Flamers Must Identify Themselves

News.com: “Whoever…utilizes any device or software that can be used to originate telecommunications or other types of communications that are transmitted, in whole or in part, by the Internet… without disclosing his identity and with intent to annoy, abuse, threaten, or harass any person…who receives the communications…shall be fined under title 18 or imprisoned not more than two years, or both.”
It’s no joke. Last Thursday, President Bush signed into law a prohibition on posting annoying Web messages or sending annoying e-mail messages without disclosing your true identity.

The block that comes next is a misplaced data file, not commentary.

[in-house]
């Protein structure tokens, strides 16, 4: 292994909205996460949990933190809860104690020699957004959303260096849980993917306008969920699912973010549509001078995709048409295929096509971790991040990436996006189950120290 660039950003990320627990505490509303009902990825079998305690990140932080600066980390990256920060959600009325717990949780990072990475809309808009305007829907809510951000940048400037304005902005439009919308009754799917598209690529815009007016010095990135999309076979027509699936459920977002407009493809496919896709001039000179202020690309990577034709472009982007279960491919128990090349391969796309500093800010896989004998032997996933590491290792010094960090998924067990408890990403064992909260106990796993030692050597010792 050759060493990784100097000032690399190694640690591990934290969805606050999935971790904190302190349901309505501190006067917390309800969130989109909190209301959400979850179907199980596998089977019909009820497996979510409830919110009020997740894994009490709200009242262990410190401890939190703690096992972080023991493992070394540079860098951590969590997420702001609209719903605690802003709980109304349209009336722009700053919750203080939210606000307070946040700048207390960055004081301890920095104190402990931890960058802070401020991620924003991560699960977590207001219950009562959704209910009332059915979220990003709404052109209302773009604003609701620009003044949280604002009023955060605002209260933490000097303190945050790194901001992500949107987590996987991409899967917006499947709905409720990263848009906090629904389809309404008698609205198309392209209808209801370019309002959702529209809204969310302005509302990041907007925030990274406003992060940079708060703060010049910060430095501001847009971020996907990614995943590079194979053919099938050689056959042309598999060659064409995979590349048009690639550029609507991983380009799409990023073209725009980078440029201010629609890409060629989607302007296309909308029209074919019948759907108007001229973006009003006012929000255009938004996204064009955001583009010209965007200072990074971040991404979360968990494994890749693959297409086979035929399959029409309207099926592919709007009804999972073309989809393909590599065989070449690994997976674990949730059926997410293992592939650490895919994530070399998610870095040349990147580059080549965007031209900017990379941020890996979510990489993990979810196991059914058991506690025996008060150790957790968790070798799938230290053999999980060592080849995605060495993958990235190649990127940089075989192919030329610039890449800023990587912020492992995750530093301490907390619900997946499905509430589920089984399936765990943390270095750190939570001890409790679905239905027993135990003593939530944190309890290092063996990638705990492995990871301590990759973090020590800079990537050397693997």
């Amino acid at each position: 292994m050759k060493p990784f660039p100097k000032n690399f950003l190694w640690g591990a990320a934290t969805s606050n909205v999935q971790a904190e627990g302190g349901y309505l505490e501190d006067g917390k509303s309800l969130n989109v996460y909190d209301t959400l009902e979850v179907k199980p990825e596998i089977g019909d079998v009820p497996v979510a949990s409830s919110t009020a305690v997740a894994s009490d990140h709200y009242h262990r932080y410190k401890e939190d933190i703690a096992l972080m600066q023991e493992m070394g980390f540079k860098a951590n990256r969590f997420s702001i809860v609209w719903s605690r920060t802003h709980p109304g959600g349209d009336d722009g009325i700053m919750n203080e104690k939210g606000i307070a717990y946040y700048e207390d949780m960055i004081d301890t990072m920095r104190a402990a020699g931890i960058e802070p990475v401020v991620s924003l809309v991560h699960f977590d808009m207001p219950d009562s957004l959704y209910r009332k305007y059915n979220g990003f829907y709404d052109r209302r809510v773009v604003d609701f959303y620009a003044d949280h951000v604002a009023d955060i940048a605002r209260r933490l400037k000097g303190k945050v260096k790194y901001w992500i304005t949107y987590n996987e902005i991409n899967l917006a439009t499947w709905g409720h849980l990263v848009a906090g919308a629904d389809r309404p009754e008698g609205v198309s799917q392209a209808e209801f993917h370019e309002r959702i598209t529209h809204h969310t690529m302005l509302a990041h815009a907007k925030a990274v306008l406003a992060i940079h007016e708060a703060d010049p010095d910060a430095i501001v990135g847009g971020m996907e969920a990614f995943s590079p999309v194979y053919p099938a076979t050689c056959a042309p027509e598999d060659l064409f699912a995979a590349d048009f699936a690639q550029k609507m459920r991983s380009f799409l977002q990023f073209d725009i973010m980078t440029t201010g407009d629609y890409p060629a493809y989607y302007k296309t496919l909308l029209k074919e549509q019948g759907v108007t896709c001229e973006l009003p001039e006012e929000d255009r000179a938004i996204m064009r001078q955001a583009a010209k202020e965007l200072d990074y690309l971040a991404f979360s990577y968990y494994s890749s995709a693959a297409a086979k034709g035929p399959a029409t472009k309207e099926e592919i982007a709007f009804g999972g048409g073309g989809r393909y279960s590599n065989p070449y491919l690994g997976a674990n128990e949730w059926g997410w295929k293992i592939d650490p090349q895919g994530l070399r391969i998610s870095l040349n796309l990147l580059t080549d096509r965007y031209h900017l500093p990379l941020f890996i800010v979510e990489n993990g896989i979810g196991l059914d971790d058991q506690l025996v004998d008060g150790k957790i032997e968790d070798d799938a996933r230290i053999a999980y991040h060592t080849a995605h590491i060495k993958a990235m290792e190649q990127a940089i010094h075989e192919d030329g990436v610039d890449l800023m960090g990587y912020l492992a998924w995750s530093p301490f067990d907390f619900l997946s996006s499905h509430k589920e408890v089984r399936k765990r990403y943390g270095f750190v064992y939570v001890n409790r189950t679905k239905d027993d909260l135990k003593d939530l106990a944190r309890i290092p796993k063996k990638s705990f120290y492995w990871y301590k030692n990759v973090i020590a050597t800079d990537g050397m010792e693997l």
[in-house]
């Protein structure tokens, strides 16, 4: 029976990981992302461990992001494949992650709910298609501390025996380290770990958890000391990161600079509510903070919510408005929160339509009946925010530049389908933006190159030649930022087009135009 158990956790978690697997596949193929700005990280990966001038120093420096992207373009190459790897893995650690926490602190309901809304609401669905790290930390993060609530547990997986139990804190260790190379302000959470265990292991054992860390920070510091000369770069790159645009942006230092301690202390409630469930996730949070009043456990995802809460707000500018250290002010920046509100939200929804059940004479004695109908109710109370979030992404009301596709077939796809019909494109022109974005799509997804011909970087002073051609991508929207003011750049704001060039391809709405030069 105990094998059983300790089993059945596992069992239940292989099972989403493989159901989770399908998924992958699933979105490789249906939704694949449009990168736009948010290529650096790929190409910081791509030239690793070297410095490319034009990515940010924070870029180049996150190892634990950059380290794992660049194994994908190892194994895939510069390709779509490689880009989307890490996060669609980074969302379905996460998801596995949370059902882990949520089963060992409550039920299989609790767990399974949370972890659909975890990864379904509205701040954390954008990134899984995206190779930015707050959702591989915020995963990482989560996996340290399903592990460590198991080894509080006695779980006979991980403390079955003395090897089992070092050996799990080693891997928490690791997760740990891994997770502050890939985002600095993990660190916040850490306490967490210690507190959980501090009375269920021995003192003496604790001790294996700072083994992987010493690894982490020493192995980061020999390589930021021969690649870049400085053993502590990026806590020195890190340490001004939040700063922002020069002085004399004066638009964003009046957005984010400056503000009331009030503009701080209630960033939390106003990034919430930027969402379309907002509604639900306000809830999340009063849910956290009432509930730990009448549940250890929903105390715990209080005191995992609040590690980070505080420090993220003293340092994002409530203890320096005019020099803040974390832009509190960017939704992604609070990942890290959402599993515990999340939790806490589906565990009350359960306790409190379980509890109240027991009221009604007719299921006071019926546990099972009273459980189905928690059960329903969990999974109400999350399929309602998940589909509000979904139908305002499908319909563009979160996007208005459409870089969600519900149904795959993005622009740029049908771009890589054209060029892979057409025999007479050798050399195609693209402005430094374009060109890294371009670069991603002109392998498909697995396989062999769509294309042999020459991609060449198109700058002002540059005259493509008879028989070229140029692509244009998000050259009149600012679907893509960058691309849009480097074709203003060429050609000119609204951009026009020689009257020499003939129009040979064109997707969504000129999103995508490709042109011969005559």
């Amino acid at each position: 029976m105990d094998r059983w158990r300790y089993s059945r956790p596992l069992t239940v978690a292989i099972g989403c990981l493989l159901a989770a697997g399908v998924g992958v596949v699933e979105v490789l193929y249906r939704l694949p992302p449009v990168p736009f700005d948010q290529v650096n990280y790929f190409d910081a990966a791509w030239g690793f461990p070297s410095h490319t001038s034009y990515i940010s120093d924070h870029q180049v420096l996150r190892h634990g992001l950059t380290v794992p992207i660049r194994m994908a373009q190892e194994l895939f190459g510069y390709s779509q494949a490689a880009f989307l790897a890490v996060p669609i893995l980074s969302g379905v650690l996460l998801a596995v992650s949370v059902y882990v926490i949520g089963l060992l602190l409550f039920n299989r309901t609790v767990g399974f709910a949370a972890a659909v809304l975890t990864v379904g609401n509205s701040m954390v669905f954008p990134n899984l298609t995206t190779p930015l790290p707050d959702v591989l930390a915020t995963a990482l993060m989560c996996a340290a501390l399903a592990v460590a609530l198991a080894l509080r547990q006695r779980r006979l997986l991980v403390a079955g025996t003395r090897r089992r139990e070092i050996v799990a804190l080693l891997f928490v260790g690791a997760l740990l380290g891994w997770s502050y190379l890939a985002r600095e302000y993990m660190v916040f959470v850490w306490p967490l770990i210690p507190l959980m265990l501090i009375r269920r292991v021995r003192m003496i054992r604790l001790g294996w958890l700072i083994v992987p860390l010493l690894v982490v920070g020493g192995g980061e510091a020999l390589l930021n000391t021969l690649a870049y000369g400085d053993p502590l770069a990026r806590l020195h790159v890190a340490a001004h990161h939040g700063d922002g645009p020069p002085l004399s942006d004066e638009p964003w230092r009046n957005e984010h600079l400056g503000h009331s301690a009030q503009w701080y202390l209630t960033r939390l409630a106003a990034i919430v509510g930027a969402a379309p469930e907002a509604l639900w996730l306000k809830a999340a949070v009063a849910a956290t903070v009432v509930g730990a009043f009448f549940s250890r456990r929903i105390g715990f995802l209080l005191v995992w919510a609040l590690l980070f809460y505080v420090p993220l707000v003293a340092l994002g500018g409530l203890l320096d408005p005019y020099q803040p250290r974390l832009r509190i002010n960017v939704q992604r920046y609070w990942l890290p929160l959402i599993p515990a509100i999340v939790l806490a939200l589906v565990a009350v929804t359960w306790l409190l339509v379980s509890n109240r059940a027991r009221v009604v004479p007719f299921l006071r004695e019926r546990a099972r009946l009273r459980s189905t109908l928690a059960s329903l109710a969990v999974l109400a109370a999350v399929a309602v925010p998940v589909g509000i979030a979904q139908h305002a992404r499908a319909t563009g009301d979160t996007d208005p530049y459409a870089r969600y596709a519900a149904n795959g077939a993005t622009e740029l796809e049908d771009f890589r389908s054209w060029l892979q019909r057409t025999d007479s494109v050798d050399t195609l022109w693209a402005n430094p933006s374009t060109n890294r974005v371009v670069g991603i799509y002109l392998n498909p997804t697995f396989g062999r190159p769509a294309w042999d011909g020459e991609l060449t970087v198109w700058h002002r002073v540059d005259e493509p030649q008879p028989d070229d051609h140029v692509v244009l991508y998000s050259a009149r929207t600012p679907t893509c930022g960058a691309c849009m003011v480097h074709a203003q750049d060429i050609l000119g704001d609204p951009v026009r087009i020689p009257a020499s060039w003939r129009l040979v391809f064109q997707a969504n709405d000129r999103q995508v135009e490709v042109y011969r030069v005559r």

In other words, it’s OK to flame someone on a mailing list or in a blog as long as you do it under your real name. Thank Congress for small favors, I guess.
This ridiculous prohibition, which would likely imperil much of Usenet, is buried in the so-called Violence Against Women and Department of Justice Reauthorization Act. Criminal penalties include stiff fines and two years in prison.
“The use of the word ‘annoy’ is particularly problematic,” says Marv Johnson, legislative counsel for the American Civil Liberties Union. “What’s annoying to one person may not be annoying to someone else.”
[via Buzz Machine]

About David Burn

I wrote my first ad for a political candidate when I was 17 years old. She won her race and I felt the seductive power of advertising for the first time. After working for seven agencies in five states and freelancing for several more, I ventured out on my own in 2009. Today, as head of brand strategy and creative at Bonehook in Portland, Oregon, I'm focused on providing effective integrated marketing solutions to mid-market clients.